The fifth annual No Pants ride was abruptly halted by a cop. All passengers, including those not participating, were forced to exit the train as it was taken out of service. 8 people were handcuffed in their underwear and taken into custody. A month later a judge dismissed all of the charges. It is not illegal to wear your underwear in public in New York City. Just ask the Naked Cowboy. The incident was reported by news agencies around the world. David Letterman made two monologue jokes, about it and staged a No Pants Cab Ride as a parody. Keith Olbermann interviewed Agent Todd about the legality of No Pants. Around 150 people participated in the ride.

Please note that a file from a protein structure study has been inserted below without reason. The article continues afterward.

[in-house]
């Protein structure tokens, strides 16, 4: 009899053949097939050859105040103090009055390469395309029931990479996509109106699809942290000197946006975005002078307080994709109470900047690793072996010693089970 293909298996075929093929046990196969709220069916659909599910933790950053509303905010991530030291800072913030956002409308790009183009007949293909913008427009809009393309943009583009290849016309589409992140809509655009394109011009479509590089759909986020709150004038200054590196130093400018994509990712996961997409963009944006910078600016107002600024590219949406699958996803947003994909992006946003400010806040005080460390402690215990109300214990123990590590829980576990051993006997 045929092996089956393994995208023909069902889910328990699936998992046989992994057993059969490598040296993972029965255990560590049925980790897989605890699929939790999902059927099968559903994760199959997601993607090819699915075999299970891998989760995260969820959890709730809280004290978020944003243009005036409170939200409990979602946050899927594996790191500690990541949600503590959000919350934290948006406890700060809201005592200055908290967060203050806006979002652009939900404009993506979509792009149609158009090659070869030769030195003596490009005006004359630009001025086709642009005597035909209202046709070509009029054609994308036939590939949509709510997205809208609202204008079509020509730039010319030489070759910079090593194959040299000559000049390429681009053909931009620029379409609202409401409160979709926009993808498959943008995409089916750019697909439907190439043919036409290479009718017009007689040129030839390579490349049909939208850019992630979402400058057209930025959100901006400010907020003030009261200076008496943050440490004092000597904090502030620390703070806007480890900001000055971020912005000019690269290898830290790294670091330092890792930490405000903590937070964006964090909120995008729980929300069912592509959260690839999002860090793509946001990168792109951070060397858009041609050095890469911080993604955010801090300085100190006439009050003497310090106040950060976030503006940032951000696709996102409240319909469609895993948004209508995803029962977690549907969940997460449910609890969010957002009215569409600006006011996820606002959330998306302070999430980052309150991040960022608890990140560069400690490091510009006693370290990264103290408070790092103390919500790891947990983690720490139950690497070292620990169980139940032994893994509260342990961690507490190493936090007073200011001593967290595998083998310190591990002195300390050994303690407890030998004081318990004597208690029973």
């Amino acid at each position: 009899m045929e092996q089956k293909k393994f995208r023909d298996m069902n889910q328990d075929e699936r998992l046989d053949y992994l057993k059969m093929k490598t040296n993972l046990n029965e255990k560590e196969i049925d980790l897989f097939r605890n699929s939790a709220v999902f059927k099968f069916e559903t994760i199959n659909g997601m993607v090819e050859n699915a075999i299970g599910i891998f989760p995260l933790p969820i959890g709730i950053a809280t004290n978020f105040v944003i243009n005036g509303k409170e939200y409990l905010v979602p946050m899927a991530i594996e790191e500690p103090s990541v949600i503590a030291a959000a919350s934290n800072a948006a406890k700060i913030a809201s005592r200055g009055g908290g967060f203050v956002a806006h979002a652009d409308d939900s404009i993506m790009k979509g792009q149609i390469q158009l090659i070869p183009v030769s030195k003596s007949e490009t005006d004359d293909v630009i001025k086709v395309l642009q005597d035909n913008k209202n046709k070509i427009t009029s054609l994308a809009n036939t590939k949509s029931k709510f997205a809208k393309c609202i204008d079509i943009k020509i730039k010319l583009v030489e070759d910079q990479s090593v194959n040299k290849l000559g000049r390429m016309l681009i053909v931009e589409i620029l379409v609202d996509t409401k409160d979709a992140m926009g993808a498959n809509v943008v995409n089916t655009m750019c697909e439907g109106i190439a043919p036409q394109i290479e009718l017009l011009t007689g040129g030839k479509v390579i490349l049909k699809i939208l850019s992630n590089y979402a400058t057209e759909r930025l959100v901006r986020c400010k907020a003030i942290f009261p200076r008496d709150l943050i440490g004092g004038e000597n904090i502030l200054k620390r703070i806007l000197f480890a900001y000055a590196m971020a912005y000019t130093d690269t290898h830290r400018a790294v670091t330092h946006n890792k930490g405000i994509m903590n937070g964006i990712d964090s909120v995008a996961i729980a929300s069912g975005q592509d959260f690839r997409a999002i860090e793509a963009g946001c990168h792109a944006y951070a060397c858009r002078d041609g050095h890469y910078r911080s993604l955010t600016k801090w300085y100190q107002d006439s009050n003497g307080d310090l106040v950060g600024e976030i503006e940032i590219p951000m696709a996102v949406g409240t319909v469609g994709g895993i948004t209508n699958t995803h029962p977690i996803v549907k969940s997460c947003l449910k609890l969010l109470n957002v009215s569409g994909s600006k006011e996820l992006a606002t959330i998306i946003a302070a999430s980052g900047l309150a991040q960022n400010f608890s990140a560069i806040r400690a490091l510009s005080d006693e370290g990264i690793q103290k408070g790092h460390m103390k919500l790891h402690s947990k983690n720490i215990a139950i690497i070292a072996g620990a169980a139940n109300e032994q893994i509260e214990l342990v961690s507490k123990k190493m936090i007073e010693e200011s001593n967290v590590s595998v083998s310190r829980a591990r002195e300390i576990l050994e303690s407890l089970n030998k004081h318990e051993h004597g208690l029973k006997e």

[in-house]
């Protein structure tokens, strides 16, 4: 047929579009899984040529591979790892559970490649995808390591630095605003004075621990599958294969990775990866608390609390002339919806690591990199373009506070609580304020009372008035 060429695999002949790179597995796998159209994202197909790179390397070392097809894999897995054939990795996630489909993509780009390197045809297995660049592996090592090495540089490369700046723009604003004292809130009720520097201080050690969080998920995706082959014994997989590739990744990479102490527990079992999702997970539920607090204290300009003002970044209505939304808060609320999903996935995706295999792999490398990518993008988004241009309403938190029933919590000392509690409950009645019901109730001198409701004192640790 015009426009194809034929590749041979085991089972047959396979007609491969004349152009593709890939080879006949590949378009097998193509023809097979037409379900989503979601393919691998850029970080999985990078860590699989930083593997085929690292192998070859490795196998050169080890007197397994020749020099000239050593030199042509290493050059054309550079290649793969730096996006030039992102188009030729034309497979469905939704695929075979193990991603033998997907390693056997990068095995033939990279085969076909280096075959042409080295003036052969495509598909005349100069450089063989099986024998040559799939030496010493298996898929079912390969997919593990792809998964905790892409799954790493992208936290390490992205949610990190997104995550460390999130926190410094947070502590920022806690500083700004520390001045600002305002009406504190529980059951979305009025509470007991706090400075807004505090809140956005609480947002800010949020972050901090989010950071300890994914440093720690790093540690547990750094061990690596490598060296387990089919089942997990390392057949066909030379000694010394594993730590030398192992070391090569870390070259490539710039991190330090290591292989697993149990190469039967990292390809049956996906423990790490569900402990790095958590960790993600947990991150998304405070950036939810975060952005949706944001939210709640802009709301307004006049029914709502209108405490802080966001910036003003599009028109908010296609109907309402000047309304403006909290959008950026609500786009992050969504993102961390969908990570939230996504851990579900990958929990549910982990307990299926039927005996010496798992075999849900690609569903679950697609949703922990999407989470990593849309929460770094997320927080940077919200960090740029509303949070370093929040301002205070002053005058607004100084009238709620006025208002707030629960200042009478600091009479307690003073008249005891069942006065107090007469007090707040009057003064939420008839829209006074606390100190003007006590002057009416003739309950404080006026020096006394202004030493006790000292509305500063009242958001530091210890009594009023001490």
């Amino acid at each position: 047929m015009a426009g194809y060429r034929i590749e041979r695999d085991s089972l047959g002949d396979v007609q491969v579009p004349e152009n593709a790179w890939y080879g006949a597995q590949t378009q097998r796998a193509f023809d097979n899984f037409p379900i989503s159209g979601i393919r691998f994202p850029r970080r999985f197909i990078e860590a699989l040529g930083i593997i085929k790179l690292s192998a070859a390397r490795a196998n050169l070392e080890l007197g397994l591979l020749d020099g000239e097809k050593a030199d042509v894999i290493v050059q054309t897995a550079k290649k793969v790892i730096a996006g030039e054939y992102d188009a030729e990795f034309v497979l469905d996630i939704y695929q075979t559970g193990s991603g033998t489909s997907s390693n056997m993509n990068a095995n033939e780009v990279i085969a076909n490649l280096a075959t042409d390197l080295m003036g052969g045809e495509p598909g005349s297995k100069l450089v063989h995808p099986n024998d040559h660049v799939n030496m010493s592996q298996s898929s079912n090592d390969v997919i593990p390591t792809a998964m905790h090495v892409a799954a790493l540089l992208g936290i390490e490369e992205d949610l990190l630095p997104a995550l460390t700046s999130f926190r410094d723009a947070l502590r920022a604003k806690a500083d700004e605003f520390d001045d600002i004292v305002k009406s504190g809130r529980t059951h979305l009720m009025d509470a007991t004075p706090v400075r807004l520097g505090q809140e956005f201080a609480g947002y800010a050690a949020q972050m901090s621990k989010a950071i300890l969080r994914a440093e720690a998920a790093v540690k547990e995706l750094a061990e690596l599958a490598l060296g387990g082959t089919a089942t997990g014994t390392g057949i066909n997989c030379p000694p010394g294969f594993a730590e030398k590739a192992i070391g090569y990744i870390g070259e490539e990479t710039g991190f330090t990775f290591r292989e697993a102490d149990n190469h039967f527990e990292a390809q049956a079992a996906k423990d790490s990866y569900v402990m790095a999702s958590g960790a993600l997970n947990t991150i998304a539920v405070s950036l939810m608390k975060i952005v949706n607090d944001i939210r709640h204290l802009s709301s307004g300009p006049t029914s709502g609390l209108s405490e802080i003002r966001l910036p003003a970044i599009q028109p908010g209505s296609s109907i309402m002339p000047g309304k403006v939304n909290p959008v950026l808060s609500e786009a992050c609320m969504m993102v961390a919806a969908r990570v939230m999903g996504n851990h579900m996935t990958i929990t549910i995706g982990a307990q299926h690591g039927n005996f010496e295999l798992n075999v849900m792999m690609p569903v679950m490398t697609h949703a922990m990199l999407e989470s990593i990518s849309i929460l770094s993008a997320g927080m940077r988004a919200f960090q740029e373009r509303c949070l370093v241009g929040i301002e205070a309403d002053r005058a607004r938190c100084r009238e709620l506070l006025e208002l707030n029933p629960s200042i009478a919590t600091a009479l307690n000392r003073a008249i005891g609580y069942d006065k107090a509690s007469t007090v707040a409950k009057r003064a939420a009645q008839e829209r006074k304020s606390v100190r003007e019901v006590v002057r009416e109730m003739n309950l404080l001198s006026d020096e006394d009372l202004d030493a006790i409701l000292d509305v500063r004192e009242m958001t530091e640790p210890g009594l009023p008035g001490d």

Why Transit

photo by Mike Bjork

I get asked occasionally why I blog, and why I blog about transit.  I’m not going to bore you with self-analysis on whatever psychic rewards I get out of this, so instead, here’s a brief Boxing Day summary of why I think transit, and rail transit in particular, is important:

  1. Cost effectiveness: A 4-car light rail line running (800 passengers) at 7.5 minute frequencies can carry 6400 people in each direction.  At 2.5 minutes, it’s 19,200.   According to FHWA, highway lane of traffic at capacity can carry 2,200 people in single occupancy vehicles under ideal conditions.  Given that regional growth will continue, what’s a more plausible way to expand capacity in, say, the I-5 corridor?  North Link, or 16 new lanes on I-5?